The northern region consists of an arc of glaciated mountain peaks with an extremely cold climate at the highest elevations. Most peaks in the north are over 23,000 feet (7,000 m) above sea level; the highest point is claimed to be the Kula Kangri, at 24,780 feet (7,553 m), but detailed topographic studies claim Kula Kangri is wholly in Tibet and modern Chinese measurements claim that Gangkhar Puensum, which has the distinction of being the highest unclimbed mountain in the world, is higher at 24,835 feet (7,570 m). Watered by snow-fed rivers, alpine valleys in this region provide pasture for livestock, tended by a sparse population of migratory shepherds.
The Black Mountains in central Bhutan form a watershed between two major river systems: the Mo Chhu and the Drangme Chhu. Peaks in the Black Mountains range between 4,900 feet and 8,900 feet (1,500 m and 2,700 m) above sea level, and fast-flowing rivers have carved out deep gorges in the lower mountain areas. Woodlands of the central region provide most of Bhutan’s forest production. The Torsa, Raidak, Sankosh, and Manas are the main rivers of Bhutan, flowing through this region. Most of the population lives in the central highlands.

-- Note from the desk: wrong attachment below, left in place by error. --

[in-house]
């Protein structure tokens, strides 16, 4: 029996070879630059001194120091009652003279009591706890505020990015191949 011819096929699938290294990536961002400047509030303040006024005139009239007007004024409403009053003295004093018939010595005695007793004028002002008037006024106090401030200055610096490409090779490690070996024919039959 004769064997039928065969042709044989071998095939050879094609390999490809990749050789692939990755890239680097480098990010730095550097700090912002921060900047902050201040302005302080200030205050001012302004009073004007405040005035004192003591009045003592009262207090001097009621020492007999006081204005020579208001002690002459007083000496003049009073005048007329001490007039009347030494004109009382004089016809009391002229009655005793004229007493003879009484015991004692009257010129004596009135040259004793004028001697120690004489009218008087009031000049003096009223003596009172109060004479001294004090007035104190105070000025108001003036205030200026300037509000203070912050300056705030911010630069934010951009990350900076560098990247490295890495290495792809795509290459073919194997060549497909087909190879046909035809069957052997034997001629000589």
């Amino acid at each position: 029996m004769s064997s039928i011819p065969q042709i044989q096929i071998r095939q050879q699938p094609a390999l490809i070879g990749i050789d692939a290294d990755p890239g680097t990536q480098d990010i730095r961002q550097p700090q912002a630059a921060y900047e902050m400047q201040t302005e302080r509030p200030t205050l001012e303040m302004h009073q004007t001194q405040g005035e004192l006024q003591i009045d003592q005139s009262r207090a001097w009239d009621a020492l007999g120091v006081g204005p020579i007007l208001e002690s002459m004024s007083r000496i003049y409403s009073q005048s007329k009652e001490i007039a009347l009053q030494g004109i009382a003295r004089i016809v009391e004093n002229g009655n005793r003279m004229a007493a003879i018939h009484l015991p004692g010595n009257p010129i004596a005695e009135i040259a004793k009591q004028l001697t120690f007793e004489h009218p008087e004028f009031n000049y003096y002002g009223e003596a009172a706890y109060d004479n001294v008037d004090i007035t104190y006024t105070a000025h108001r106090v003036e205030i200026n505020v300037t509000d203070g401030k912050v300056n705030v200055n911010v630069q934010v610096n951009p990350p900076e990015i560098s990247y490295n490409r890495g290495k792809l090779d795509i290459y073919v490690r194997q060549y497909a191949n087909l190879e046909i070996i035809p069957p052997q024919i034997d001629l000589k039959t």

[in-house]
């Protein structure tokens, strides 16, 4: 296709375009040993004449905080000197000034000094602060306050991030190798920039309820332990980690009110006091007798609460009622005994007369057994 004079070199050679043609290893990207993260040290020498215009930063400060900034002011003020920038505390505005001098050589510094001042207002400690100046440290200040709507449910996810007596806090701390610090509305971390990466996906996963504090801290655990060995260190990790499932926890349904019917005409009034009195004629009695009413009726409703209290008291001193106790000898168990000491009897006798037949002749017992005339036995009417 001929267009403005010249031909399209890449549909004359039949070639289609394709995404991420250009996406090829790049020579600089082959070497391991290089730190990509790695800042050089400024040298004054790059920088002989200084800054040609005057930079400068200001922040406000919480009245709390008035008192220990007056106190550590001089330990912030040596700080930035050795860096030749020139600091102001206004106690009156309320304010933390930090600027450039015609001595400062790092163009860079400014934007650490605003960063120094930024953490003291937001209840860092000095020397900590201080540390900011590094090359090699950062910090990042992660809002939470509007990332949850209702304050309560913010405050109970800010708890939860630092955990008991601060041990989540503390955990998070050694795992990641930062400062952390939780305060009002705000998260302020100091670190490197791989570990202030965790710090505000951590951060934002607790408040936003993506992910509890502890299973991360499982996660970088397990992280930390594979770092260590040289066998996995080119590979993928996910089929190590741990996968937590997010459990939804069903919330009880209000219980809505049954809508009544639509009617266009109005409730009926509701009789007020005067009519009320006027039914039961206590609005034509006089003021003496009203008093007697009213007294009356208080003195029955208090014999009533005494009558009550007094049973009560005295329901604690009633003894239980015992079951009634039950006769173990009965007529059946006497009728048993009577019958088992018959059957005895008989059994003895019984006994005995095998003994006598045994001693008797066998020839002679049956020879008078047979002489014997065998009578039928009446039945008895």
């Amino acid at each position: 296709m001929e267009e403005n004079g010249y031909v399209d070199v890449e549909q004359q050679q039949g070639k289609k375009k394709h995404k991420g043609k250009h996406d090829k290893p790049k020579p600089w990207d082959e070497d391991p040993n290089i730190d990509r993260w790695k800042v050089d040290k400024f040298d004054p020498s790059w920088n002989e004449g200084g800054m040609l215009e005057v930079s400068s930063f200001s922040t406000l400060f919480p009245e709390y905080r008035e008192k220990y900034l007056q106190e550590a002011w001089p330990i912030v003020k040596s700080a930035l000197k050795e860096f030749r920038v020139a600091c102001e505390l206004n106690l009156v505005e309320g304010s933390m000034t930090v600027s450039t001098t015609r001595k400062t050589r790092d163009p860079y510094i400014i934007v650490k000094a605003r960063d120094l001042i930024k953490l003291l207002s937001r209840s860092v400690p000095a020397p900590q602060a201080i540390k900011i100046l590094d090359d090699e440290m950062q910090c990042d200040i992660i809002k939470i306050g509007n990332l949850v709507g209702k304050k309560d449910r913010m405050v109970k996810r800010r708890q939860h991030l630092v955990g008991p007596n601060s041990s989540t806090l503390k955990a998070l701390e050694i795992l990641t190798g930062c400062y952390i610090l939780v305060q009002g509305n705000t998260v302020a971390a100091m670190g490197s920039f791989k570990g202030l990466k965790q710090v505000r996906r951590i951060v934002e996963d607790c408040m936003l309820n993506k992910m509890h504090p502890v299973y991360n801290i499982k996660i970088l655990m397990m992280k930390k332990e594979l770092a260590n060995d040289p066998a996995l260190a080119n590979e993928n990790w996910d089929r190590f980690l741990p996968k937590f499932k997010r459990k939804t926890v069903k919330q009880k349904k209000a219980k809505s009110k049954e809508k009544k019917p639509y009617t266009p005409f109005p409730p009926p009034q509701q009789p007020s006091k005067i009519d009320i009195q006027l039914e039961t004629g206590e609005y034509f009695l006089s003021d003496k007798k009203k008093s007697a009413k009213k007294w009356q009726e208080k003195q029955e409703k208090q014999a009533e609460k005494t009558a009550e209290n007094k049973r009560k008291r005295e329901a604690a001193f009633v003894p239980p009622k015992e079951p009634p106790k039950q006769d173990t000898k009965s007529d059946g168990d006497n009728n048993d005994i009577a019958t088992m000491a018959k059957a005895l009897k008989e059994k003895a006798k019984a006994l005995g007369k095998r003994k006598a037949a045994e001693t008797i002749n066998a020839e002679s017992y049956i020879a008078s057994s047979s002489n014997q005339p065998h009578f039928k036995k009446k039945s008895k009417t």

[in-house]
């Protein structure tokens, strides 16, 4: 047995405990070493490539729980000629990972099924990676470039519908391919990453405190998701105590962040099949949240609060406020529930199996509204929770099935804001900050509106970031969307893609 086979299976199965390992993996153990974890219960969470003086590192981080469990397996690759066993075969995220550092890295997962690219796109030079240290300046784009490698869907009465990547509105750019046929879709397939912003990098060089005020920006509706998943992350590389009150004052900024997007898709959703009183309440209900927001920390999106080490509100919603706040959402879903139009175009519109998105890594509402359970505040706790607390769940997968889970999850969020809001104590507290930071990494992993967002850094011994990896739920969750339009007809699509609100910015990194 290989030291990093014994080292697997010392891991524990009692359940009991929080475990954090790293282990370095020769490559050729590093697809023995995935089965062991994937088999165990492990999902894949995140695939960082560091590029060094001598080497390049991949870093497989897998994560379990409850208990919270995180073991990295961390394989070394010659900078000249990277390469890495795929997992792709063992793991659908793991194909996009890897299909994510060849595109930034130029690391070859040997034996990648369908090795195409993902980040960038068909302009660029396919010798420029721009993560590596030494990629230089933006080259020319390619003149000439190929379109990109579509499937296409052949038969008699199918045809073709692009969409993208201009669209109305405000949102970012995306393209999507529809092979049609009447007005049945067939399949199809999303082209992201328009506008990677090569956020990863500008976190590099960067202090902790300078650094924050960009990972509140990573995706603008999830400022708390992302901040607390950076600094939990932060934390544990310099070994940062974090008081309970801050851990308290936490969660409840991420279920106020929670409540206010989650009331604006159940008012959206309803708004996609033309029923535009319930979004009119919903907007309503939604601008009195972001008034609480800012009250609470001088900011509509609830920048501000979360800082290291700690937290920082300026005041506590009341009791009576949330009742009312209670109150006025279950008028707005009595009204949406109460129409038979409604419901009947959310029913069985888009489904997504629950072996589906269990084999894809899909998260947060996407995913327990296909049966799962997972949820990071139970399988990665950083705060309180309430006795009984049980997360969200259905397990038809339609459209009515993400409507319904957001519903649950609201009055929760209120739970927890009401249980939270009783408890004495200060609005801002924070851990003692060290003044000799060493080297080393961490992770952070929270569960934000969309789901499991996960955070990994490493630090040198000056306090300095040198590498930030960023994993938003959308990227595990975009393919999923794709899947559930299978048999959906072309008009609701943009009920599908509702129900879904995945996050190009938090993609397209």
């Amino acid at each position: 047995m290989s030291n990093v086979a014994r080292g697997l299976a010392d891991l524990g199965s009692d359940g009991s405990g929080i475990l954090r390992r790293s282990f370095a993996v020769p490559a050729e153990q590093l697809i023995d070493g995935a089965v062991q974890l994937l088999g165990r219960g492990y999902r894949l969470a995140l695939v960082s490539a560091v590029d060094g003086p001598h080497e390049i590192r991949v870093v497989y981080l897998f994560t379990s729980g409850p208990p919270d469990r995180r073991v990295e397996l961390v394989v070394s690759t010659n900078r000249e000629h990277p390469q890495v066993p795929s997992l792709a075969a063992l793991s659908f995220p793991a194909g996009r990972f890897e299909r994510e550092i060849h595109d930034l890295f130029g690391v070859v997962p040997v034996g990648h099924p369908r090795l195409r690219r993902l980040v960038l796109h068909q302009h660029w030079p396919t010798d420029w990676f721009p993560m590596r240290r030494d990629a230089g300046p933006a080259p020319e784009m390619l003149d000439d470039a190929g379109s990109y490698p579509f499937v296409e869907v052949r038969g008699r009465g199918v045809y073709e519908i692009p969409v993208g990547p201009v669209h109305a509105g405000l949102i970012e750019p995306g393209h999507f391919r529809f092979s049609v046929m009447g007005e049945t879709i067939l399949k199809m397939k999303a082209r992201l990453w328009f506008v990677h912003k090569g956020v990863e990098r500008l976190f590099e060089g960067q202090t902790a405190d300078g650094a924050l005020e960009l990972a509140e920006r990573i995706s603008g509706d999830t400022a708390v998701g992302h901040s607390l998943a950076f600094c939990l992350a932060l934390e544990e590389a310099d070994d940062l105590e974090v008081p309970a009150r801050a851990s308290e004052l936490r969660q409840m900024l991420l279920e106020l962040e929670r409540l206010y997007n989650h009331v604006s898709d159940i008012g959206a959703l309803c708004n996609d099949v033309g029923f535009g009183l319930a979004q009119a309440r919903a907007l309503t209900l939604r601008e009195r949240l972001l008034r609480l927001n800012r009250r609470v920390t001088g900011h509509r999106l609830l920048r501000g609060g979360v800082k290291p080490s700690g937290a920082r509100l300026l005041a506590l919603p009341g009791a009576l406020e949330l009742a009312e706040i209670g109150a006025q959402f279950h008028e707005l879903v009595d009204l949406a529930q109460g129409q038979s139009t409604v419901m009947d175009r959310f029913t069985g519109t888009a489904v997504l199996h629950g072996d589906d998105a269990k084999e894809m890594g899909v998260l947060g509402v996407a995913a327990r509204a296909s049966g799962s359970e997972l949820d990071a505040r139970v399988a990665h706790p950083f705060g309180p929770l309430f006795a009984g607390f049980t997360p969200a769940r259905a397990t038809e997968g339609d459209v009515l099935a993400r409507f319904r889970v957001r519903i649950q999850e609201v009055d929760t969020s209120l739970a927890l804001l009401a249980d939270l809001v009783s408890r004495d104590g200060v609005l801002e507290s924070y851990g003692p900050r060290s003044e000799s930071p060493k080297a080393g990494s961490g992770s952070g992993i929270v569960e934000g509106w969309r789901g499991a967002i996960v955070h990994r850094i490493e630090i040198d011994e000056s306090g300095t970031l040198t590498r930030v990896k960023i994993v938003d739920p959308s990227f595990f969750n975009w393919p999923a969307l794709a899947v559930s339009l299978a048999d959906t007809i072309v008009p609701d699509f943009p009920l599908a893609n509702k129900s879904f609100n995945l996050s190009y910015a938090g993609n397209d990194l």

In the south, the Shiwalik Hills are covered with dense, deciduous forests, alluvial lowland river valleys, and mountains up to around 4,900 feet (1,500 m) above sea level. The foothills descend into the subtropical Duars plain. Most of the Duars is located in India, although a 6–9 mile (10–15 km) wide strip extends into Bhutan. The Bhutan Duars is divided into two parts: the northern and the southern Duars. The northern Duars, which abuts the Himalayan foothills, has rugged, sloping terrain and dry, porous soil with dense vegetation and abundant wildlife. The southern Duars has moderately fertile soil, heavy savannah grass, dense, mixed jungle, and freshwater springs. Mountain rivers, fed by either the melting snow or the monsoon rains, empty into the Brahmaputra river in India. Data released by the Ministry of agriculture showed that the country had a forest cover of 64% as of October 2005.
The climate in Bhutan varies with altitude, from subtropical in the south to temperate in the highlands and polar-type climate, with year-round snow, in the north. Bhutan experiences five distinct seasons: summer, monsoon, autumn, winter and spring. Western Bhutan has the heavier monsoon rains; southern Bhutan has hot humid summers and cool winters; central and eastern Bhutan is temperate and drier than the west with warm summers and cool winters.
" Bhutan is one of the most attractive destinations worldwide, not only for all nature lovers, but also for people interested in cultural and
historical trips. While organizing next groups in the future, we are going
to cooperate closely with our exclusive partner – Wangchuk Tours and
Thank you very much."
Dr. Michal Kohn
Albatros Travel and Expeditions – Czech Republic